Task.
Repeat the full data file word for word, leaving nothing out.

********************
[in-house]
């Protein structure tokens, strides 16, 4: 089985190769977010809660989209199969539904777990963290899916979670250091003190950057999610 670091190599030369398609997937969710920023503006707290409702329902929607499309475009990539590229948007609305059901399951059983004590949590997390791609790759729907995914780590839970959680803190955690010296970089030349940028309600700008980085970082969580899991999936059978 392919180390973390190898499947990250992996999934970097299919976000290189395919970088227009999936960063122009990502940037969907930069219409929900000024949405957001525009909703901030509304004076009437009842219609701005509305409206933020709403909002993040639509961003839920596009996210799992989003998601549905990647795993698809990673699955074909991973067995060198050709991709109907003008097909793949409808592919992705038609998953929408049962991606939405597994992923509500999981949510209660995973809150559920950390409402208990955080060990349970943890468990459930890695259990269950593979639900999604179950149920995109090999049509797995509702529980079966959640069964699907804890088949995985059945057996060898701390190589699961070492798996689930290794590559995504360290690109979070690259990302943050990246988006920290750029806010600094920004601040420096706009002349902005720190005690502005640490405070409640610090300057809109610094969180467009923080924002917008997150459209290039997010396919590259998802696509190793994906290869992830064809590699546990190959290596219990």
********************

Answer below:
[in-house]
């Protein structure tokens, strides 16, 4: 089985190769977010809660989209199969539904777990963290899916979670250091003190950057999610 670091190599030369398609997937969710920023503006707290409702329902929607499309475009990539590229948007609305059901399951059983004590949590997390791609790759729907995914780590839970959680803190955690010296970089030349940028309600700008980085970082969580899991999936059978 392919180390973390190898499947990250992996999934970097299919976000290189395919970088227009999936960063122009990502940037969907930069219409929900000024949405957001525009909703901030509304004076009437009842219609701005509305409206933020709403909002993040639509961003839920596009996210799992989003998601549905990647795993698809990673699955074909991973067995060198050709991709109907003008097909793949409808592919992705038609998953929408049962991606939405597994992923509500999981949510209660995973809150559920950390409402208990955080060990349970943890468990459930890695259990269950593979639900999604179950149920995109090999049509797995509702529980079966959640069964699907804890088949995985059945057996060898701390190589699961070492798996689930290794590559995504360290690109979070690259990302943050990246988006920290750029806010600094920004601040420096706009002349902005720190005690502005640490405070409640610090300057809109610094969180467009923080924002917008997150459209290039997010396919590259998802696509190793994906290869992830064809590699546990190959290596219990």